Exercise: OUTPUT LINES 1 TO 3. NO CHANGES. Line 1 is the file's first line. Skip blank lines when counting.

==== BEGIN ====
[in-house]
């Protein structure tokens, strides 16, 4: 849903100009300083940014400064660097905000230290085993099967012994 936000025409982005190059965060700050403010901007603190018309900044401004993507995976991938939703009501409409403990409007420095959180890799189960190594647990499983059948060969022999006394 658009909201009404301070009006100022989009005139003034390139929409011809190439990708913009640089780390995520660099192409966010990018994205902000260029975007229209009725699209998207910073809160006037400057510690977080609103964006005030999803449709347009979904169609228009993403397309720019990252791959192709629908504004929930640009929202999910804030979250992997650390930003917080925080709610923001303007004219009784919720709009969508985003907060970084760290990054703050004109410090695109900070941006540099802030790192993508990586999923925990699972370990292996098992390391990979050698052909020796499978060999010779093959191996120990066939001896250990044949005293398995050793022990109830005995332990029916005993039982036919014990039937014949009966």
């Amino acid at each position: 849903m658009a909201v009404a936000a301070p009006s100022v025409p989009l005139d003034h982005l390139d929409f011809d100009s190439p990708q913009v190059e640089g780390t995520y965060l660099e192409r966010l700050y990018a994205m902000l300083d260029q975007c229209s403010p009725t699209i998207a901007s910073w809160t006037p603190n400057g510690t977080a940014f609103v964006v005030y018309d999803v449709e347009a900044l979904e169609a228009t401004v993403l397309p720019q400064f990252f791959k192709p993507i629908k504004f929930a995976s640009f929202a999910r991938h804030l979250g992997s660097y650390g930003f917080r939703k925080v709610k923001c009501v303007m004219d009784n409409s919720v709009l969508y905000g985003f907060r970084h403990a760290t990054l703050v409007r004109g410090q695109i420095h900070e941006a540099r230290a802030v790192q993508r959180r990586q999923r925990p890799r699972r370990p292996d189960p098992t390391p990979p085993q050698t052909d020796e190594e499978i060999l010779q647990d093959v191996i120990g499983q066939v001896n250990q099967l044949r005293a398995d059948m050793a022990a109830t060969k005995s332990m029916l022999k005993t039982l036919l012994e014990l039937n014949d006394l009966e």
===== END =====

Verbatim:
[in-house]
């Protein structure tokens, strides 16, 4: 849903100009300083940014400064660097905000230290085993099967012994 936000025409982005190059965060700050403010901007603190018309900044401004993507995976991938939703009501409409403990409007420095959180890799189960190594647990499983059948060969022999006394 658009909201009404301070009006100022989009005139003034390139929409011809190439990708913009640089780390995520660099192409966010990018994205902000260029975007229209009725699209998207910073809160006037400057510690977080609103964006005030999803449709347009979904169609228009993403397309720019990252791959192709629908504004929930640009929202999910804030979250992997650390930003917080925080709610923001303007004219009784919720709009969508985003907060970084760290990054703050004109410090695109900070941006540099802030790192993508990586999923925990699972370990292996098992390391990979050698052909020796499978060999010779093959191996120990066939001896250990044949005293398995050793022990109830005995332990029916005993039982036919014990039937014949009966």
């Amino acid at each position: 849903m658009a909201v009404a936000a301070p009006s100022v025409p989009l005139d003034h982005l390139d929409f011809d100009s190439p990708q913009v190059e640089g780390t995520y965060l660099e192409r966010l700050y990018a994205m902000l300083d260029q975007c229209s403010p009725t699209i998207a901007s910073w809160t006037p603190n400057g510690t977080a940014f609103v964006v005030y018309d999803v449709e347009a900044l979904e169609a228009t401004v993403l397309p720019q400064f990252f791959k192709p993507i629908k504004f929930a995976s640009f929202a999910r991938h804030l979250g992997s660097y650390g930003f917080r939703k925080v709610k923001c009501v303007m004219d009784n409409s919720v709009l969508y905000g985003f907060r970084h403990a760290t990054l703050v409007r004109g410090q695109i420095h900070e941006a540099r230290a802030v790192q993508r959180r990586q999923r925990p890799r699972r370990p292996d189960p098992t390391p990979p085993q050698t052909d020796e190594e499978i060999l010779q647990d093959v191996i120990g499983q066939v001896n250990q099967l044949r005293a398995d059948m050793a022990a109830t060969k005995s332990m029916l022999k005993t039982l036919l012994e014990l039937n014949d006394l009966e």